There are a number of research projects that have focused on the physical restoration of waterways and habitats, however, there is little known about reintroducing native species back into rehabilitated environments. Reseeding of native species that could potentially assist with stream rehabilitation is the most logical “next step” in stream restoration. Channell’s research focuses on using kākahi, freshwater mussels (Echyridella sp.) to act as a biological tool to assist with waterway restoration efforts. Kākahi are ideal candidates as they perform a number of ecologically important functions in waterways. These functions include acting as bio-engineers which can physically shape environmental habitats; bio-indicators, which can assist with assessment of water quality; and filter feeders, which may help with removal of particulates and contaminants.
Research interests: kākahi (freshwater mussels), multi-trophic translocations of threatened endemic mahinga kai species into rehabilitated waterways.
Ben’s research seeks to answer the elusive question of whether whitebaiting impacts the population dynamics of harvested kōkopu species and whether closing areas to whitebaiting contributes to species protection and increased production. To achieve this, Ben will monitor banded, shortjaw, and giant kōkopu populations within whitebaited and legally closed waterways on the West Coast of the South Island each month for a year. Using spotlights, the nocturnal kōkopu are caught at night with hand nets and placed in buckets to be measured. Environmental variables, such as pool volume and bank cover, are also likely to affect kōkopu abundance, so these are also measured at each site. This means the effects of whitebaiting can be more precisely evaluated. His research hopes to provide insight into the sustainability of the nationally significant, but highly controversial, whitebait fishery while ensuring that kōkopu and the whitebait fishery are preserved for future generations.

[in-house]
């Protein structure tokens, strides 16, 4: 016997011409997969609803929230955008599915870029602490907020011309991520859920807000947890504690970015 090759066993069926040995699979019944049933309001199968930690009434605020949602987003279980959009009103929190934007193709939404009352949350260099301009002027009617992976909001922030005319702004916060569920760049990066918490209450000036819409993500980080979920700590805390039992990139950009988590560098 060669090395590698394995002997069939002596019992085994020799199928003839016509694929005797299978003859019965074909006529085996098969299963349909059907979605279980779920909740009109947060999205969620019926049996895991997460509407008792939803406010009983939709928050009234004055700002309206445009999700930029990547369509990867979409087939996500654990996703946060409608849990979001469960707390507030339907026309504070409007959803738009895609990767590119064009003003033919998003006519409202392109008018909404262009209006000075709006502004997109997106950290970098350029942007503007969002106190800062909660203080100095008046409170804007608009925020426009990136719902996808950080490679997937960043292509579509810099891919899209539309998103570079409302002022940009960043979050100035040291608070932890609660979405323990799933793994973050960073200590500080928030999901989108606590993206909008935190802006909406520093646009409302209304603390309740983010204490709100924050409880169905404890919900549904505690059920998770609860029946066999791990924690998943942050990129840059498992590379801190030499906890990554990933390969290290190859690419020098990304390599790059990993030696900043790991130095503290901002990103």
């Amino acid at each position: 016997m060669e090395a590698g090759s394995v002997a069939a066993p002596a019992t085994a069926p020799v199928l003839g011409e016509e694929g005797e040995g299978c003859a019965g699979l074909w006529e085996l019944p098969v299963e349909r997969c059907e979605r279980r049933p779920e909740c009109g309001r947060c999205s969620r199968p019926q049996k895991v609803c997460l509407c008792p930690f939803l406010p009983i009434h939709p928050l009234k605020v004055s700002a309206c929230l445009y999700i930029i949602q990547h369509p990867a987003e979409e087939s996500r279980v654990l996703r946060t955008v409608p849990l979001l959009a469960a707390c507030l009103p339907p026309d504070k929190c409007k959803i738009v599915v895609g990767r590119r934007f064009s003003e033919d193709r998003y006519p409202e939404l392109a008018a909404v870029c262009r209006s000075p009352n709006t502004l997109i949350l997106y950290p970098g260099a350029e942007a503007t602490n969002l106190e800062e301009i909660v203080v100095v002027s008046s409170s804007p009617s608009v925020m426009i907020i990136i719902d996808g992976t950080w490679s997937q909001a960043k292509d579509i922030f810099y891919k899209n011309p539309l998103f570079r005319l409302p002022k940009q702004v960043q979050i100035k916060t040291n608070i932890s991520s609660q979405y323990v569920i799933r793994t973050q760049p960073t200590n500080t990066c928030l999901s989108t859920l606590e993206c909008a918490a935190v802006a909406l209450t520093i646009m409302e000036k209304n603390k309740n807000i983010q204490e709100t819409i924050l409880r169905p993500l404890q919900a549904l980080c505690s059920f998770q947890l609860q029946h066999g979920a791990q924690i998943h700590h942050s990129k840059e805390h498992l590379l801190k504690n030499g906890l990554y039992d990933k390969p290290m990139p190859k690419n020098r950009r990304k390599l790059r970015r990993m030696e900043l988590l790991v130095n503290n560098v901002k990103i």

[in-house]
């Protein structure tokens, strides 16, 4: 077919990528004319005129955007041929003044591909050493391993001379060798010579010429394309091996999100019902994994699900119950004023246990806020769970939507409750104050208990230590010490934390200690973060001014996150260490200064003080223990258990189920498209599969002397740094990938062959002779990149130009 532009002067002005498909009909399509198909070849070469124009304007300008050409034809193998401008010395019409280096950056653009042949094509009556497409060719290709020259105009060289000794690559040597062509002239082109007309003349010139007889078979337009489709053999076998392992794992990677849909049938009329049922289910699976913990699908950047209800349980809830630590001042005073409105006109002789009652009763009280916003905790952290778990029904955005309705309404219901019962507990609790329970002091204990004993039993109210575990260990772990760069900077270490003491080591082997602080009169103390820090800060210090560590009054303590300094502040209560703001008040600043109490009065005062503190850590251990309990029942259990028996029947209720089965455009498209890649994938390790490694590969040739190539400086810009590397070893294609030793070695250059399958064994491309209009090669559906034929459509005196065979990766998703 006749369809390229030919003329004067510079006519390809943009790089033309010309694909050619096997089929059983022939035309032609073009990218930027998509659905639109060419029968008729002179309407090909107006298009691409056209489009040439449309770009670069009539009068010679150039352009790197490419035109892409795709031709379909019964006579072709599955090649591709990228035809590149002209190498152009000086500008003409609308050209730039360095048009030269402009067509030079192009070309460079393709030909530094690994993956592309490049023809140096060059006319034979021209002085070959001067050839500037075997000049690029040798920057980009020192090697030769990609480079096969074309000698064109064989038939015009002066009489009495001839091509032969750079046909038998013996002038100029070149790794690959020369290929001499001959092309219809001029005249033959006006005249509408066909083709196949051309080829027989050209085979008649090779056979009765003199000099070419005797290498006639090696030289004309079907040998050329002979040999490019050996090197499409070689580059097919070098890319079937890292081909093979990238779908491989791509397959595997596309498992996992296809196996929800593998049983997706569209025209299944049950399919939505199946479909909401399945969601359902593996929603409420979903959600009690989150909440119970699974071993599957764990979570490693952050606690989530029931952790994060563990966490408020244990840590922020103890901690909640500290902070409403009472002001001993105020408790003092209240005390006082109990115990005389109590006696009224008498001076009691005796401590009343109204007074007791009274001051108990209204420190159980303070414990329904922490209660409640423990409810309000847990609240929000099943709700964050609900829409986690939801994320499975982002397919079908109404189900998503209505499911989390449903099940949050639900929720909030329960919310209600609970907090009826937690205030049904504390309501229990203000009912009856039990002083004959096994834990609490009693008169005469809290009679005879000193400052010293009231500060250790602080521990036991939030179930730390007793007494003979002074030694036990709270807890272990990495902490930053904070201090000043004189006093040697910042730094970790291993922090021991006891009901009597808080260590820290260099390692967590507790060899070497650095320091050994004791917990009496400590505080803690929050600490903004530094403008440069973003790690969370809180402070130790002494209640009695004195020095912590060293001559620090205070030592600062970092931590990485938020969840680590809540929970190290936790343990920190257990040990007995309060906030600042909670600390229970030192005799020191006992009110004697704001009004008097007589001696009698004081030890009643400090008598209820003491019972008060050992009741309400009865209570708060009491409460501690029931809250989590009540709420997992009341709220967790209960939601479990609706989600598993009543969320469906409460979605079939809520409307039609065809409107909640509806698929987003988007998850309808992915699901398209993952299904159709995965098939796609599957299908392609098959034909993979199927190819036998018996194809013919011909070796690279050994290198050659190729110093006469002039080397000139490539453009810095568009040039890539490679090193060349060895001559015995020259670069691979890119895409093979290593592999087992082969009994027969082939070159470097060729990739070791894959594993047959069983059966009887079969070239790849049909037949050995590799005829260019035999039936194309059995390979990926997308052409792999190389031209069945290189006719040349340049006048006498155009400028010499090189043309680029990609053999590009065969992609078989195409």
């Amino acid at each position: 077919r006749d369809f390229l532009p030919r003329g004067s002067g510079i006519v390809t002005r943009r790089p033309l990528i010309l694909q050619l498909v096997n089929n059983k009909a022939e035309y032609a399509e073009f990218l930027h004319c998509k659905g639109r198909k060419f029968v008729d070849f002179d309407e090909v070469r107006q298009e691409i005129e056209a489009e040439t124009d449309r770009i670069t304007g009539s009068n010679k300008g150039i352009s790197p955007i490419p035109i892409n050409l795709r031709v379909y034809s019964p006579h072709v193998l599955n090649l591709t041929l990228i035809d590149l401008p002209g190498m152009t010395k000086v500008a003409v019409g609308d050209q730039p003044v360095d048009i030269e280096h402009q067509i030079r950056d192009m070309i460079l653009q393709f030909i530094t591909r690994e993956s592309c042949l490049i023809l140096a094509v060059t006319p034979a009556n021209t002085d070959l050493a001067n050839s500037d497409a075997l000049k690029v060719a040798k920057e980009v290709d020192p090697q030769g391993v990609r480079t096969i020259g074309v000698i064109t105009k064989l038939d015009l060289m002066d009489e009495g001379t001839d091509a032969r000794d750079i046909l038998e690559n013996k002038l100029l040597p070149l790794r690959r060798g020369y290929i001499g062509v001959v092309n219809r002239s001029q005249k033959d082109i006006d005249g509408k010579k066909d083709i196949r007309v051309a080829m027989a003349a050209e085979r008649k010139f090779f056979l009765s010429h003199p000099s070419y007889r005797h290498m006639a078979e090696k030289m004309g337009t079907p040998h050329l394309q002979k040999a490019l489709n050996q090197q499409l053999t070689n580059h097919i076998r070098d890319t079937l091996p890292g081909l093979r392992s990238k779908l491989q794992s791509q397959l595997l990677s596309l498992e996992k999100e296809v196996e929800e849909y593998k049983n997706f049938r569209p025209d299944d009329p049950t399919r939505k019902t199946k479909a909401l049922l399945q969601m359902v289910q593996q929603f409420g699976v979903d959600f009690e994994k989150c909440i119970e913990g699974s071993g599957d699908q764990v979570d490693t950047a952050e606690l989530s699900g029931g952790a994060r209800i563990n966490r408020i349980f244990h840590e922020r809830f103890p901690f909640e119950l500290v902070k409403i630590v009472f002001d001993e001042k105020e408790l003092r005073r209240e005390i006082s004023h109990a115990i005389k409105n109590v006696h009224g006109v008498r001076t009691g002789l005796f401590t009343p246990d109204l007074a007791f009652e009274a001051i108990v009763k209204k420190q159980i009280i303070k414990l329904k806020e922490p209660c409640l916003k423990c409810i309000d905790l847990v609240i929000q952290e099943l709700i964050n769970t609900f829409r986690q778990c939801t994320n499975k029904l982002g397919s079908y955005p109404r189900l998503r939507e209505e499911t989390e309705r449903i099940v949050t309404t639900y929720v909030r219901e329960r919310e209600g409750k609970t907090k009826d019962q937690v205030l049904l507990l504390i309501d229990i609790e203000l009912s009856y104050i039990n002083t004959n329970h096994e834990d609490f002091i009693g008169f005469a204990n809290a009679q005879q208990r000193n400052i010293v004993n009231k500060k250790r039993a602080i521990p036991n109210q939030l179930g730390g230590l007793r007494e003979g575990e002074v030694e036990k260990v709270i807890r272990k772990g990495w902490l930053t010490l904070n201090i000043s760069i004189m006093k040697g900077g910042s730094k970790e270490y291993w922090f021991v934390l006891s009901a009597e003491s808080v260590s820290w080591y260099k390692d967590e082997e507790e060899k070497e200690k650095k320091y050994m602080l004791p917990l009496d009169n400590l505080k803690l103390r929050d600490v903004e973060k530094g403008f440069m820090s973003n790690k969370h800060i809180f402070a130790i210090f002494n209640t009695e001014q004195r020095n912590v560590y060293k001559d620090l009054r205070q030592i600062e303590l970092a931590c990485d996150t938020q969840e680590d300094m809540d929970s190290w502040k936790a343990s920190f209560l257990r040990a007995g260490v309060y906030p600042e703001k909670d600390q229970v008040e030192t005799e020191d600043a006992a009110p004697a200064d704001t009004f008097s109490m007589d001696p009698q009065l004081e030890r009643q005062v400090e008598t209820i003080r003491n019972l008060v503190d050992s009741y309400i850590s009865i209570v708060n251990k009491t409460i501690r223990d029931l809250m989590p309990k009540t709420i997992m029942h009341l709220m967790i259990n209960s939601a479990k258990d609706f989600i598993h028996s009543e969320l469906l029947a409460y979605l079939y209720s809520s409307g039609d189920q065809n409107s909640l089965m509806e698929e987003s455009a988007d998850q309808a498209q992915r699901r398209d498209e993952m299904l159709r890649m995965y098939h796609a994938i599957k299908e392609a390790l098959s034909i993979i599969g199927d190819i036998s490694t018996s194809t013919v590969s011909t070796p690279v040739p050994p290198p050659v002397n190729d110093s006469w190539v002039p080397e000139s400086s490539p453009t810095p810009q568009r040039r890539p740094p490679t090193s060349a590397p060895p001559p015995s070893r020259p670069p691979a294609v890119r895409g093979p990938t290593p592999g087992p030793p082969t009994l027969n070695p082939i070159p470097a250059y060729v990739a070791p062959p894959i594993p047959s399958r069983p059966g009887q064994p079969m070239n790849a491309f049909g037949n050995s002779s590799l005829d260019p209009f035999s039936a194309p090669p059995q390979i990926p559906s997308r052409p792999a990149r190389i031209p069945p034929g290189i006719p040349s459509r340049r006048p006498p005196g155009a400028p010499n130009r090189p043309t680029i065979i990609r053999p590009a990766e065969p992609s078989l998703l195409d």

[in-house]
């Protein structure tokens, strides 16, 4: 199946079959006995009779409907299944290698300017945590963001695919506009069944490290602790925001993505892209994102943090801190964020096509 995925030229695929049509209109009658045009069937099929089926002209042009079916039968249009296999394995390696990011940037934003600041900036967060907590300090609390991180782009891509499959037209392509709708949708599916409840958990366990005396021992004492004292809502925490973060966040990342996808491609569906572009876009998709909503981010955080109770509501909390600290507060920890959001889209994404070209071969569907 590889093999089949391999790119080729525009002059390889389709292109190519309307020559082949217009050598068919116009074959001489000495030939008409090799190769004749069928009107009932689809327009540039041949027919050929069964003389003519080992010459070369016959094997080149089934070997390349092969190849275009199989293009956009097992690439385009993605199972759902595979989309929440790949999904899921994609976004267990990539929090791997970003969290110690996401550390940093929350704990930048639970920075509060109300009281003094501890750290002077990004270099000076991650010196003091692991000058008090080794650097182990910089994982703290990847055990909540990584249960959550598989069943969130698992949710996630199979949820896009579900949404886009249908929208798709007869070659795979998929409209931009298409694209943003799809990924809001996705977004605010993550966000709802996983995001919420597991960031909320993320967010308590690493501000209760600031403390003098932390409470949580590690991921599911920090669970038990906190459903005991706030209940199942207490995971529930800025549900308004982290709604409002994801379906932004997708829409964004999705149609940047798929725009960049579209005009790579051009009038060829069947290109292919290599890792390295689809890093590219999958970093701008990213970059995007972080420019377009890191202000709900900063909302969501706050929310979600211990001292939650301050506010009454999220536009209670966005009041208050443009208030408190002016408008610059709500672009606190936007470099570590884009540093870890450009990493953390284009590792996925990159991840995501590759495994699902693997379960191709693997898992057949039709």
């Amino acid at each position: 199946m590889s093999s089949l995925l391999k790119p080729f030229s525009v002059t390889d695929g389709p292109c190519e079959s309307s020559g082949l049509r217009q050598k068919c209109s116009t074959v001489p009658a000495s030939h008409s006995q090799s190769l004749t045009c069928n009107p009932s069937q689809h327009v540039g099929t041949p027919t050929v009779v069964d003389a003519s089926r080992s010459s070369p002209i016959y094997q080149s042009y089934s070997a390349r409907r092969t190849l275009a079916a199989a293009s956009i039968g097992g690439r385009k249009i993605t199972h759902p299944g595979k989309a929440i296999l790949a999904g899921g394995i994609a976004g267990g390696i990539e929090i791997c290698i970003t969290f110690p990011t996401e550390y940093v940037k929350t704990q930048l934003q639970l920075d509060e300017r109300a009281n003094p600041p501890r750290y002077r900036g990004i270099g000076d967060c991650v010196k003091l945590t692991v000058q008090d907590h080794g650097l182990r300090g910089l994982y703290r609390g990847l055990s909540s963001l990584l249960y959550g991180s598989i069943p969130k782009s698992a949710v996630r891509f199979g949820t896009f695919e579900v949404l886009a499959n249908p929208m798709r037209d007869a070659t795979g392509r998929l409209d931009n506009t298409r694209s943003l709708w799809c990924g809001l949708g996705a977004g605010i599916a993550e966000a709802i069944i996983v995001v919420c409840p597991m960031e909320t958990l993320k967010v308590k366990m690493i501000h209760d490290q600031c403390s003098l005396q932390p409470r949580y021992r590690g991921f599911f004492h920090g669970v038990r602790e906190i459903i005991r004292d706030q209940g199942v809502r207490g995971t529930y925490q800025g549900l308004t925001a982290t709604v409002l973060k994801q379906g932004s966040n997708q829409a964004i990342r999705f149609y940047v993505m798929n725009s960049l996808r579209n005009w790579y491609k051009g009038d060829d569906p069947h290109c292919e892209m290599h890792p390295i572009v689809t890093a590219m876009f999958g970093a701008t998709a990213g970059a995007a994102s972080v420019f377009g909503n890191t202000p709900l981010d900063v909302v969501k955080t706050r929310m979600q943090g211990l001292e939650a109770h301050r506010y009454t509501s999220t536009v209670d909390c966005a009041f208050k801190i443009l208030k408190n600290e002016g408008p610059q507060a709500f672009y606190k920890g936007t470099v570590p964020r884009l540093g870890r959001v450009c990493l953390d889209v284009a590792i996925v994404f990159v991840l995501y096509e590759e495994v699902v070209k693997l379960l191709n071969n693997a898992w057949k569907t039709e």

Research interests: Aquatic ecology, conservation biology, fishery sustainability, freshwater fish, human-mediated impacts
Braided river systems are rare worldwide and considered to have significant natural and cultural values in New Zealand. Holly is aiming to investigate how birds, fish, mammals, and invertebrates interact and connect across terrestrial and aquatic areas in these systems. She is working on the Cass River, in Tekapo, with stable isotopes to determine what a braidplain food web in a (mostly) intact braidplain system looks like. This work aims to enhance our understanding of rivers as highly connected systems that don’t just span an area covered by water in one point in time. It also aims to aid management decisions by identifying trophic connections that could occur on multiple scales and be impacted by changes that cascade into other areas of the system.
Research interests: Braided rivers, food webs, cross-system subsidies, trophic connections
PhD, started 1 July 2021.
The brown tree frog, Litoria ewingii, has been present in the South Island of New Zealand for almost 150 years after being introduced from Australia. There have been many observations of remote ponds and tarns teeming with their tadpoles, but little to no investigation on their ecological impact. Brittany’s research aims to uncover the effects of their presence on native pond communities. Using mesocosm experiments she hopes to determine which organisms they directly affect, and which elements of pond ecosystems are affected indirectly. She also is conducting a survey over the Canterbury high country to uncover growth rates, distribution, and habitat preference. This synthesis of information on their distribution, life history, and effect on native organisms will be vital to determine if L. ewingii is a threat to native flora and fauna.